Goodreads: The Girl from the Sea
Fifteen-year-old Morgan has a secret: She can’t wait to escape the perfect little island where she lives. She’s desperate to finish high school and escape her sad divorced mom, her volatile little brother, and worst of all, her great group of friends…who don’t understand Morgan at all. Because really, Morgan’s biggest secret is that she has a lot of secrets, including the one about wanting to kiss another girl.
Then one night, Morgan is saved from drowning by a mysterious girl named Keltie. The two become friends and suddenly life on the island doesn’t seem so stifling anymore.
But Keltie has some secrets of her own. And as the girls start to fall in love, everything they’re each trying to hide will find its way to the surface…whether Morgan is ready or not.
The Girl from the Sea is a sweet summer romance centered around one girl’s search for her identity. Morgan has plans to leave her island home as soon as she can go to college. Only then does she plan to reveal to the world that she is gay. However, when a girl named Keltie appears from the ocean, Morgan finds herself trying to balance her attraction to Keltie with her desire to blend in with her friend group. When hiding her budding relationship becomes unsustainable, Morgan will have to decide what she values more: the life she has crafted on the island or the life she could have. Fans of Molly Knox Ostertag will enjoy this new graphic novel.
The Girl from the Sea is one of those books that shows the power of literature to help readers see things from new perspectives and empathize with others. Were the story told from another point of view, Morgan could easily look like the villain. She brushes off her brother, who is obviously trying to get her attention and connect with her, in favor of hanging out with her new girlfriend Keltie. She lies to her friend group about where she is and what she is doing–again, to hang out with her girlfriend. She then publicly rejects her girlfriend and makes fun of Keltie behind her back in order to keep fitting in with her friends from school. Morgan is not particularly kind to anyone in this story, but, because it is told from her perspective and not from her brother’s or her friends’, readers feel sorry for her. She wants to be able to be with Keltie, but she is also not ready to tell the world that she is gay. If keeping her secret means hurting others, she is willing to do it.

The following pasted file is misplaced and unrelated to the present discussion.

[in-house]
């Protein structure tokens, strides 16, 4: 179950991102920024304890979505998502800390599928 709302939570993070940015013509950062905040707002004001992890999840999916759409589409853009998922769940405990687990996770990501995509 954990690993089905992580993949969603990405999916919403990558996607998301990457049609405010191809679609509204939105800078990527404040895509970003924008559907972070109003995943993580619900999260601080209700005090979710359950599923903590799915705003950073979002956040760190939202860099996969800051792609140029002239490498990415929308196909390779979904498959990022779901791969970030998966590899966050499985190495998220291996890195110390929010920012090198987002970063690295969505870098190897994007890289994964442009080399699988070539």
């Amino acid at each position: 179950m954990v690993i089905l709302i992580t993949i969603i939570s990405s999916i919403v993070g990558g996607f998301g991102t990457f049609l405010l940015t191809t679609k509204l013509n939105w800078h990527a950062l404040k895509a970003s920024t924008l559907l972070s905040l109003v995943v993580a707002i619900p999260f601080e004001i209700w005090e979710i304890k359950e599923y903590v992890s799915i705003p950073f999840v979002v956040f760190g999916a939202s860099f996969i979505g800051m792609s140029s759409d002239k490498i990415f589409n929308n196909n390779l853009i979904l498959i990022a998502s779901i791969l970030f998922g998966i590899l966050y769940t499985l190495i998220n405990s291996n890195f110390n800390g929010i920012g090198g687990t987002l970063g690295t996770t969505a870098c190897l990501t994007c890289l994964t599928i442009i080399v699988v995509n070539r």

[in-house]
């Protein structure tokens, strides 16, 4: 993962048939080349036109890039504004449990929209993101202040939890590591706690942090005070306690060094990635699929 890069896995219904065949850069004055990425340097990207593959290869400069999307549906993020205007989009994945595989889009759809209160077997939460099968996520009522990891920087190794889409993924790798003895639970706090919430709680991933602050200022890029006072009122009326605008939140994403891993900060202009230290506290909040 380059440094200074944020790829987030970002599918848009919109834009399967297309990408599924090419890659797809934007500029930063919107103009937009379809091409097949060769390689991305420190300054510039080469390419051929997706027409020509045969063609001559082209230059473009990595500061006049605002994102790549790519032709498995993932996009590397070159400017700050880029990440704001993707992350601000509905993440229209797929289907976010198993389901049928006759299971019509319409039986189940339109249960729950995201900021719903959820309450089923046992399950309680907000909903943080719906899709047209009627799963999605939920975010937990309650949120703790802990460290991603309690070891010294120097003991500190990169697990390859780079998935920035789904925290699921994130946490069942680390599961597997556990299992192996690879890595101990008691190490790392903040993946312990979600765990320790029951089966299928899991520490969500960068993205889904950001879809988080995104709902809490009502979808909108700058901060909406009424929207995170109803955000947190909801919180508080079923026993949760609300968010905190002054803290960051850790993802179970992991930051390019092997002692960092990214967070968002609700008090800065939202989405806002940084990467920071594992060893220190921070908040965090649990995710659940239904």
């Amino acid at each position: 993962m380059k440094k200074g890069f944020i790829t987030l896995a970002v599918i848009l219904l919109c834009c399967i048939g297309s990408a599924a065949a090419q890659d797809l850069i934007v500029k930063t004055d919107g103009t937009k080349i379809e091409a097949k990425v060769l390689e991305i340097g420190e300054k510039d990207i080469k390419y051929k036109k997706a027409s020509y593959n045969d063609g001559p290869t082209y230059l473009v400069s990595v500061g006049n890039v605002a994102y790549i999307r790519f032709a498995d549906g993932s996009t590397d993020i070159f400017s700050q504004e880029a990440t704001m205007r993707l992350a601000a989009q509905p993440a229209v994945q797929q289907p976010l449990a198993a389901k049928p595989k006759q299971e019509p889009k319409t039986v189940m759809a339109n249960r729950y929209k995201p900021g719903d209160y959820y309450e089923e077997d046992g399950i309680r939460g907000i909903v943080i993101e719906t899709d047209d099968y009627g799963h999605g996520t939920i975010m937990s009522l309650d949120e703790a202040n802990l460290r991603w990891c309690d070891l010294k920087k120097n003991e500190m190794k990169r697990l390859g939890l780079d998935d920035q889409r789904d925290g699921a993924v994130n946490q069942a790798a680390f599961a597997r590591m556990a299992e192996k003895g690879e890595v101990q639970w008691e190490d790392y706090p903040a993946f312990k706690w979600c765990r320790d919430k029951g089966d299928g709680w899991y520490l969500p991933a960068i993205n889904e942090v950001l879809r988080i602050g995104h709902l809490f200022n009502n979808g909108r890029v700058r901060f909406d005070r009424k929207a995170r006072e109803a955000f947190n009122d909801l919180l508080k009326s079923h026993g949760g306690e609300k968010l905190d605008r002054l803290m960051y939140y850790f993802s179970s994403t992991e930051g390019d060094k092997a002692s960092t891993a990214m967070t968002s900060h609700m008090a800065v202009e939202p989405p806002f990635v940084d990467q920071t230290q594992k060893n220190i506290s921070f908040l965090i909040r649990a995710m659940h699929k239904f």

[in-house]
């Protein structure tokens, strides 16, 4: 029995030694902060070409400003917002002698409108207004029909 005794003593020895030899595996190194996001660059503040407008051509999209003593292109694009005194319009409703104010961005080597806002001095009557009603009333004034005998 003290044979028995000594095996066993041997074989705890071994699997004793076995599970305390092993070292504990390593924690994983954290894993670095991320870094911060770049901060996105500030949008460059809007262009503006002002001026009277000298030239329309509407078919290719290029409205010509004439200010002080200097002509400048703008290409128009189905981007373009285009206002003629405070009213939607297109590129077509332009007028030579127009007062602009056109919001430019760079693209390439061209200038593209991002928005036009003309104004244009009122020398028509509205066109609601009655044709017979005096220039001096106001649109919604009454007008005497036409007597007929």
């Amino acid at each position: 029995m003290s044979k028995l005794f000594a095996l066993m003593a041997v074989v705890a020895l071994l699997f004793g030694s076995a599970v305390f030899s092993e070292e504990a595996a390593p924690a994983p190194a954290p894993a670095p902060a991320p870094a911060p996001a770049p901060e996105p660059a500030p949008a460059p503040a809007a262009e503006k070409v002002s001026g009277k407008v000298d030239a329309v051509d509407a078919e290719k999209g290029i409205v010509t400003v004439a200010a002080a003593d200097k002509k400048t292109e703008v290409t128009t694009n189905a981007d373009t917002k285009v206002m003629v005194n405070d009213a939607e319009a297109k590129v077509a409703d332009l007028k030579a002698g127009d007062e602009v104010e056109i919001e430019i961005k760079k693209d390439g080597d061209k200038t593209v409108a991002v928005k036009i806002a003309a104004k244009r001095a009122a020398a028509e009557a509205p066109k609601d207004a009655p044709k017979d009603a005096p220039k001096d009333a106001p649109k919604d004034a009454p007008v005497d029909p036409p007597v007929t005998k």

This all creates a lot of drama and suspense, and readers will find themselves eagerly turning the pages in hopes that things will get better. Only by being true to herself can Morgan repair her relationships and save the local wildlife in the process. The narrative is relatively fast-paced while still providing enough detail to flesh out most of the characters. The only really rushed bit is the insta-love; Morgan and Keltie see each other once, kiss immediately, and are a couple forevermore. The book does at least try to explain this away by saying Keltie is a selkie and it is destined. Readers may just have to try to accept that and move on.
The Girl from the Sea is an engrossing story that expertly blends a story of self-acceptance with a hint of romance and a dash of magic. The beautiful artwork only adds to the tale. Readers who enjoy graphic novels, especially ones that blend the fantastic with the everyday, will want to pick this one up.